The following is a guest contribution. Reuters is not responsible for the content and the views expressed are the authors’ alone. Alexander Goldberg is the chair of the Faiths Forum for London and Jewish chaplain to the University of Surrey.
By Alexander Goldberg
There are no Christmas trees in my home, not even a Chanukah bush, no sign of tinsel and no sound of children singing carols. If I was asked on Facebook to describe my relationship with Christmas, like most Jews I would opt for the ‘it’s complicated’ or even the ‘separated’ status. The personage of Jesus, whose birthday it marks, is the main theological divide between Christianity and Judaism. So whilst a minority in my community do mark it in some way, it would be difficult for me as an observant Jew to do so. Perhaps therefore, it is surprising to some that I have joined the HappyChristmas4All campaign. So why?
For me, it comes down to good neighborliness. It gives me no satisfaction to see others denigrate another person’s religious festival or stop my neighbours from practising their beliefs. That’s why I joined the HappyChristmas4All campaign that has attracted over a thousand supporters on Facebook and captured the attention of the broadcast media in Britain. People have signed up for their own reasons, but in essence Muslims, Jews, Christians, Sikhs and secularists have joined together to say Christmas in Britain must be respected. Some from other communities have gone further and I have learnt this week from both Muslim and Buddhist friends the meaning that the birth of Jesus has in their traditions.
The ‘War on Christmas’ myth needs to be debunked. I share similar concerns to my closest Christian neighbours that the festival risks becoming on one hand a secular consumerist feast or on the other a time when the majority of the population wrongly believes it has to play down celebrations so as not to offend others.
Consumerism is dangerous. The current global economic crisis has shown what happens when we borrow beyond our means. Christmas is a time of great debt for many families who face huge pressures to get those close to them expensive and highly marketed gifts. I share the concerns of those that see this consumerist festival is slowly usurping the religious one that promotes ‘Peace on Earth’ and encourages family gatherings. A religious Christmas is a tonic to this excess and a national consumerist festival is of no interest to any of us.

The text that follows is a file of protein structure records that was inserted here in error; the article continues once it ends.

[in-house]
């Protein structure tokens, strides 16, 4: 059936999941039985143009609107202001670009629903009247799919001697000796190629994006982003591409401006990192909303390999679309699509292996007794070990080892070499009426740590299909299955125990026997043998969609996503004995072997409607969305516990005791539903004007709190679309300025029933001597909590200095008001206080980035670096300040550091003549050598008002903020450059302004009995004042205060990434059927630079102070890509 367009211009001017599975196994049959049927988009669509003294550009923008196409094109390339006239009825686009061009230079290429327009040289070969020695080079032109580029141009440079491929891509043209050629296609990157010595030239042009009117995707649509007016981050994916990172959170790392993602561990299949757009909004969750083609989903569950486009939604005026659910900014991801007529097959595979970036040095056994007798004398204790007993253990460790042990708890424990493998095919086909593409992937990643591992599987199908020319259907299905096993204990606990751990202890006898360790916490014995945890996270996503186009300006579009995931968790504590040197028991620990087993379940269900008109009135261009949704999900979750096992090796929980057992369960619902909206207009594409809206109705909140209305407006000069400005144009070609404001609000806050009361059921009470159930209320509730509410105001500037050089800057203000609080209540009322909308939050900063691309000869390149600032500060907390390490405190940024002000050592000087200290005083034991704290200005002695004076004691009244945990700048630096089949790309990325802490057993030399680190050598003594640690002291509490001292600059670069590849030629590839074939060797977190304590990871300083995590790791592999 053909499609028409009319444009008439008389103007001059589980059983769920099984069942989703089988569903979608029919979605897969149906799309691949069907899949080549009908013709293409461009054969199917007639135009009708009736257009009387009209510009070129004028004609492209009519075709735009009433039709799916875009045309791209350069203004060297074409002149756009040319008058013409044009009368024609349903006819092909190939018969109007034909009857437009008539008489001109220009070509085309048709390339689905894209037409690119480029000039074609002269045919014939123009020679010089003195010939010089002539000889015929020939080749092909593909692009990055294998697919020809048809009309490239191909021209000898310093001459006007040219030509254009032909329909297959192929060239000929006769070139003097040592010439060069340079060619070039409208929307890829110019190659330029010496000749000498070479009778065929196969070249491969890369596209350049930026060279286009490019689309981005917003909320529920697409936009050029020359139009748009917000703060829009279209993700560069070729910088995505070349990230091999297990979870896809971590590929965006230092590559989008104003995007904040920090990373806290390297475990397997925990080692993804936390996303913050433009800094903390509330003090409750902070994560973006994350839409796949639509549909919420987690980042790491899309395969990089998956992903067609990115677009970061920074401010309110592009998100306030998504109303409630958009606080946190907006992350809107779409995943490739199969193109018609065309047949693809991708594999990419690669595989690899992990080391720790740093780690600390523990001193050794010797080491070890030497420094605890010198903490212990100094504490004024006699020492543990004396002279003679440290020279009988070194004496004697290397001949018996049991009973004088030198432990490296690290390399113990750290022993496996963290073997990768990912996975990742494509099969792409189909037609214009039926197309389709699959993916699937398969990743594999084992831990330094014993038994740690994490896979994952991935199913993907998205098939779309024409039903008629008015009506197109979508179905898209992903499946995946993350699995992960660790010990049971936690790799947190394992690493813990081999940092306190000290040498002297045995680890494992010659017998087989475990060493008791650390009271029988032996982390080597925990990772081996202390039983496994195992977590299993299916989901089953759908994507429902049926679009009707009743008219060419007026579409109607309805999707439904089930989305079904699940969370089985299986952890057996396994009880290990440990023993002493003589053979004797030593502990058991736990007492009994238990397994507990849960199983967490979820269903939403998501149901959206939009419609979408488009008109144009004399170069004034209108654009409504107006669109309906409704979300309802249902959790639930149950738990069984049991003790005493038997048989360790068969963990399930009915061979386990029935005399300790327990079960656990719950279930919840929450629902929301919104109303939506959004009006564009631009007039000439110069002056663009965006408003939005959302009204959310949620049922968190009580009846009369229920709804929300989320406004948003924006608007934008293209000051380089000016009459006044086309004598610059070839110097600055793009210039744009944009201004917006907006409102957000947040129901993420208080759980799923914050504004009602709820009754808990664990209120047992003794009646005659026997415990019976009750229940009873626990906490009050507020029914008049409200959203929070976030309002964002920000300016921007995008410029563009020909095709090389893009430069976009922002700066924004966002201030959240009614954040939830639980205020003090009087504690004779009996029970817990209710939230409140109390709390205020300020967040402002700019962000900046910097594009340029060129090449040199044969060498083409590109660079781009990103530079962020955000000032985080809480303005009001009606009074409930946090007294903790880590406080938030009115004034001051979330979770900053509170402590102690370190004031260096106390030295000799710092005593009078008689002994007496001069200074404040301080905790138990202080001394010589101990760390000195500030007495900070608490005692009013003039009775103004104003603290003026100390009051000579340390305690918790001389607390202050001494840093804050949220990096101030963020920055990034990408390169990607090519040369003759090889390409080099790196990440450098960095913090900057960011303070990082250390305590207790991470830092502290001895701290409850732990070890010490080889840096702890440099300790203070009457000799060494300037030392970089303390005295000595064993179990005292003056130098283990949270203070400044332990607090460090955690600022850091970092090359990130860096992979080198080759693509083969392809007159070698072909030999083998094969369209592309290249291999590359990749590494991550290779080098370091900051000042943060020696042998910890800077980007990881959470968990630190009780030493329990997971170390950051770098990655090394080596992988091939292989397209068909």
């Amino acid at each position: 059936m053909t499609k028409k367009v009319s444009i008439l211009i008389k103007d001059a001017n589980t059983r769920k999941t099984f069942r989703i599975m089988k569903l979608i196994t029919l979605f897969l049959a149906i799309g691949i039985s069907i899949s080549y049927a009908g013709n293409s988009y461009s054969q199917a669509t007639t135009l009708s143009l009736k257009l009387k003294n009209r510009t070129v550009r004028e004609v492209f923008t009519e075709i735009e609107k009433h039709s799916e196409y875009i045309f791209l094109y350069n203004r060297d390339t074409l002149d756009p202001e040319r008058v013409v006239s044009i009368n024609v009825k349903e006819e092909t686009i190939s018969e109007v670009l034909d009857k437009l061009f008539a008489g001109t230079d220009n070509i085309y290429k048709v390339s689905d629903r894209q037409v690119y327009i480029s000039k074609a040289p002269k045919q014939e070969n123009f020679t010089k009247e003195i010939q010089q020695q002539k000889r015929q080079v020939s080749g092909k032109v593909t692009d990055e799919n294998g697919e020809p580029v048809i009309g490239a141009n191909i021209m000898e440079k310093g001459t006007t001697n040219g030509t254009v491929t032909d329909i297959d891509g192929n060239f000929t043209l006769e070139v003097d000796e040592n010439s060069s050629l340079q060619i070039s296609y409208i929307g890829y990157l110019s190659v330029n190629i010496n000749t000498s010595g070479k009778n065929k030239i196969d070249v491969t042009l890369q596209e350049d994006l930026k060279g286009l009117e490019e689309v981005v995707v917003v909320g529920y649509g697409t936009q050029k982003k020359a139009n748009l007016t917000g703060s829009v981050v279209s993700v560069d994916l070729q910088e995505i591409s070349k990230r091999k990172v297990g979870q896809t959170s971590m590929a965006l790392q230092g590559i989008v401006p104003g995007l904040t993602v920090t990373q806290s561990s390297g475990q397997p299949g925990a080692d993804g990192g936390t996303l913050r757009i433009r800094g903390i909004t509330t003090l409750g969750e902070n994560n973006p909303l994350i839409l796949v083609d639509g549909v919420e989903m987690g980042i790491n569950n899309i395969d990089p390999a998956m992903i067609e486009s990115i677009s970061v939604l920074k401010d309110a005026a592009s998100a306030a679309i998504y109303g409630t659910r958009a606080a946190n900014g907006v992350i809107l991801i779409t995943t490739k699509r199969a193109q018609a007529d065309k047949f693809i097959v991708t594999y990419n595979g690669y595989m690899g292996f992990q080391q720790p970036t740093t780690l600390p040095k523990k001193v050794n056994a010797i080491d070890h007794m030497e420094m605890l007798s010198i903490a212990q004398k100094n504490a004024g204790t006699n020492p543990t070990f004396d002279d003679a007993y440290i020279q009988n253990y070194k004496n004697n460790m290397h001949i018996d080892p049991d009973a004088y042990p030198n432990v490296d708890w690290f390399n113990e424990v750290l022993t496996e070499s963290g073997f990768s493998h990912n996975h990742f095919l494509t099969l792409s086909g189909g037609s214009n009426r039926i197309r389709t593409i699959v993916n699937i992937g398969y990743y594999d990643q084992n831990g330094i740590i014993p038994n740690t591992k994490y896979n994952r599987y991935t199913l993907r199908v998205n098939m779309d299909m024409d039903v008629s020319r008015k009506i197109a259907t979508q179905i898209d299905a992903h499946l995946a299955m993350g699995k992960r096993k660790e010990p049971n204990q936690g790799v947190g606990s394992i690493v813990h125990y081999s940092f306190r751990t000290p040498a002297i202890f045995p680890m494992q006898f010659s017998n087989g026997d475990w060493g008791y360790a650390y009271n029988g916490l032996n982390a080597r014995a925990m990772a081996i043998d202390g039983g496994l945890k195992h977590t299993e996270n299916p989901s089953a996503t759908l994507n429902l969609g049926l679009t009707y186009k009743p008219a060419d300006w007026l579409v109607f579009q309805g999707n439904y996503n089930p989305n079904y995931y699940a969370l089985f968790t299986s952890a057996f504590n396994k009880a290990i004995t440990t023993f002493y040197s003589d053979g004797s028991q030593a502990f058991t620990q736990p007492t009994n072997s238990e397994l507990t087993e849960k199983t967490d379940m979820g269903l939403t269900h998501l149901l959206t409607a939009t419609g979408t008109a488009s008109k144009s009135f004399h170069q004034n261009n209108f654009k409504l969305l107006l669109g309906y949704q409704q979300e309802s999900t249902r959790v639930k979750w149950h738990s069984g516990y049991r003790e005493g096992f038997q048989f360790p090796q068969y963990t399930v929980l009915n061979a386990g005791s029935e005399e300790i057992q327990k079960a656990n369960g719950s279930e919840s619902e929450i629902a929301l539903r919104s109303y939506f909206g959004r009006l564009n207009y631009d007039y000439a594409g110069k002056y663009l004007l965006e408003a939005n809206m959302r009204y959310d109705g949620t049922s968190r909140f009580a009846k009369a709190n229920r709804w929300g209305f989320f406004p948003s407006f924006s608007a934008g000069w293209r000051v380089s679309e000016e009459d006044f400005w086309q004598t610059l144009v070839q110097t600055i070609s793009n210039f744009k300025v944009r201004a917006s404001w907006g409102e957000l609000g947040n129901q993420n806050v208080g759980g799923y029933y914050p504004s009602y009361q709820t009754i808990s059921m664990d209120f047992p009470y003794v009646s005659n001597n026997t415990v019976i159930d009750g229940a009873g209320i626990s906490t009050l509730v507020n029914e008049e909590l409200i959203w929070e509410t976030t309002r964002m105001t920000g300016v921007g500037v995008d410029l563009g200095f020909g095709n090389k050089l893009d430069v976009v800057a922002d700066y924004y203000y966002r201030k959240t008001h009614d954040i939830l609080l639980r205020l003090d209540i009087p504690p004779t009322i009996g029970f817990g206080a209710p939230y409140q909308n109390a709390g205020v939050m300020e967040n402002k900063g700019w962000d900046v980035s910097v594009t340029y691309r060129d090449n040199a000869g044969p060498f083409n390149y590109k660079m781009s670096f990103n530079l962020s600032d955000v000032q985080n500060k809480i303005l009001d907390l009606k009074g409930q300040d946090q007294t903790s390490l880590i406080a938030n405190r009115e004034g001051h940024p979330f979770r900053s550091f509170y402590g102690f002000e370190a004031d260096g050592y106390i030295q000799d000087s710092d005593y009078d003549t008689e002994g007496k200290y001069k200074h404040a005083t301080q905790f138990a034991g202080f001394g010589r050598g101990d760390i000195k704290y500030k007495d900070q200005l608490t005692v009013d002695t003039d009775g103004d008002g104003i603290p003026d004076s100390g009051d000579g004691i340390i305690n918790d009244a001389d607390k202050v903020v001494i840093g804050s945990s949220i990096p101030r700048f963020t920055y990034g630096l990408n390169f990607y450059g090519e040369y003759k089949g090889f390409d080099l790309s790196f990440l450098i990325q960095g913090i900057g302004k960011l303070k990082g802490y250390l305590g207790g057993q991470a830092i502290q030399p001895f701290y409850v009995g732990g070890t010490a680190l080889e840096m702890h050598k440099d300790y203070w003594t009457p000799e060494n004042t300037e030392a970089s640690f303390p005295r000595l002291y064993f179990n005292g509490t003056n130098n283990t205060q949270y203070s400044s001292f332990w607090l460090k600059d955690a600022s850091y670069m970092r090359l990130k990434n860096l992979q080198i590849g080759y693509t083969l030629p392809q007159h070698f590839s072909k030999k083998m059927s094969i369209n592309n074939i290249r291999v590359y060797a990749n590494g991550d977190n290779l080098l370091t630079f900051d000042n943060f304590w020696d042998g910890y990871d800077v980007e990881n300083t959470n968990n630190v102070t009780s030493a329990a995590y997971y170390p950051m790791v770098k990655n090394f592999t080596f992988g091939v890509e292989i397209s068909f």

Playing down Christmas celebrations is not the answer either. We should not make it into some inert ‘Winterval’ or generic ‘Holidays’ which is increasingly popular in the United States. There is a tendency to roll the Jewish holiday of Chanukah into Christmas and celebrate the Holiday period along with Kwanzaa, Chinese New Year and Thanksgiving. Don’t get me wrong, I really appreciate it if someone offers me Happy Chanukah greetings or wants to play ‘spin the dreidel.’ But let’s face it — Chanukah is a minor Jewish festival whilst Christmas is one of the most important days of the Christian calendar. Sso why ‘big up’ Chanukah or have our neighbours downplay Christmas? Indeed, critics of the term ‘Happy Holidays’ deem it to be either consumerist in its origins or an attack on the centrality of Christmas for the majority of the population in the United Kingdom and the United States.
The ‘War on Christmas’ seems to take away enjoyment for the majority of people and only a few bitter secularists and some ideological extremists, who want to be on the fringe of society, want to see that happen. Surely a Christmas tree or lights on the Main Street or at City Hall can’t possibly offend anyone. The notion is simply ridiculous. I used to get phoned up by public sector workers two weeks before Christmas when I was the Senior Race Equality Officer at the UK Government’s Commission for Racial Equality. They were concerned that placing a Christmas tree in the town hall would offend non-Christians. In the main, the same authorities were marking Eid, Diwali and Chanukah where there were sizeable relevant populations. So I asked them, why not Christmas? I told them that I would be offended if 85% of the population could not celebrate their festival. Point taken, my advice was often met with relief and I am probably responsible for saving a dozen or so Christmas trees in town halls across Britain.
Journalists have been fascinated by the numbers of religious leaders from Jewish, Muslim and Sikh backgrounds joining in with this call to respect Christmas. Even the orthodox Chief Rabbi of Britain, Lord Sacks, joined in. On n a recent visit to the Scottish Parliament, he stated that “Jewish and other faith communities love the fact that Christians celebrate Christmas… When I go to Trafalgar Square and hear carols being sung, I feel uplifted.”
When they ask me what I am doing this Christmas, I tell them that I have a role. The country still needs people to work or volunteer. At Christmas time, members of my family offer to take colleagues shifts at work or volunteer in understaffed charities in order to help others take the time off to celebrate their festival, or else look in on those that may be lonely over this period. And when asked, I urge members of my community to do likewise. In other words, to show respect for Christmas and their neighbours. Happy Christmas for all…